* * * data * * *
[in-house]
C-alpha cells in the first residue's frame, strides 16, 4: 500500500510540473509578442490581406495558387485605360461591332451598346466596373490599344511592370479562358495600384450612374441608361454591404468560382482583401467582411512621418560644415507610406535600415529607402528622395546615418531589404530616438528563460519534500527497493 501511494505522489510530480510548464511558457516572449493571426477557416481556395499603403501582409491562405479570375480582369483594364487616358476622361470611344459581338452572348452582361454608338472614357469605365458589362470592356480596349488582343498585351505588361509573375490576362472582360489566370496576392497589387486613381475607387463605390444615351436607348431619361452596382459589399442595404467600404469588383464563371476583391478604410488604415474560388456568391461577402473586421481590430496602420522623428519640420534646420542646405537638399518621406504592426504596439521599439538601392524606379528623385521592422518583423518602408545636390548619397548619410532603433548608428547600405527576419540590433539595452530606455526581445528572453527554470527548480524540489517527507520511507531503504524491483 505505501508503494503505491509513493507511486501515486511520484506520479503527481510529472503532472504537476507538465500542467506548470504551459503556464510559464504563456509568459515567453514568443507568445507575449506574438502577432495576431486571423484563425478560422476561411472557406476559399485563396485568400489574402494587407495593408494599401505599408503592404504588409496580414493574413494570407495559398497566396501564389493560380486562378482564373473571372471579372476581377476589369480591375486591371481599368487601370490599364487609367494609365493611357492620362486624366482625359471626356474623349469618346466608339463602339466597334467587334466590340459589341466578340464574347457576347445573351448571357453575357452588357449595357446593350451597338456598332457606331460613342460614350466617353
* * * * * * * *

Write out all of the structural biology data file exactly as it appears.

[in-house]
C-alpha cells in the first residue's frame, strides 16, 4: 500500500510540473509578442490581406495558387485605360461591332451598346466596373490599344511592370479562358495600384450612374441608361454591404468560382482583401467582411512621418560644415507610406535600415529607402528622395546615418531589404530616438528563460519534500527497493 501511494505522489510530480510548464511558457516572449493571426477557416481556395499603403501582409491562405479570375480582369483594364487616358476622361470611344459581338452572348452582361454608338472614357469605365458589362470592356480596349488582343498585351505588361509573375490576362472582360489566370496576392497589387486613381475607387463605390444615351436607348431619361452596382459589399442595404467600404469588383464563371476583391478604410488604415474560388456568391461577402473586421481590430496602420522623428519640420534646420542646405537638399518621406504592426504596439521599439538601392524606379528623385521592422518583423518602408545636390548619397548619410532603433548608428547600405527576419540590433539595452530606455526581445528572453527554470527548480524540489517527507520511507531503504524491483 505505501508503494503505491509513493507511486501515486511520484506520479503527481510529472503532472504537476507538465500542467506548470504551459503556464510559464504563456509568459515567453514568443507568445507575449506574438502577432495576431486571423484563425478560422476561411472557406476559399485563396485568400489574402494587407495593408494599401505599408503592404504588409496580414493574413494570407495559398497566396501564389493560380486562378482564373473571372471579372476581377476589369480591375486591371481599368487601370490599364487609367494609365493611357492620362486624366482625359471626356474623349469618346466608339463602339466597334467587334466590340459589341466578340464574347457576347445573351448571357453575357452588357449595357446593350451597338456598332457606331460613342460614350466617353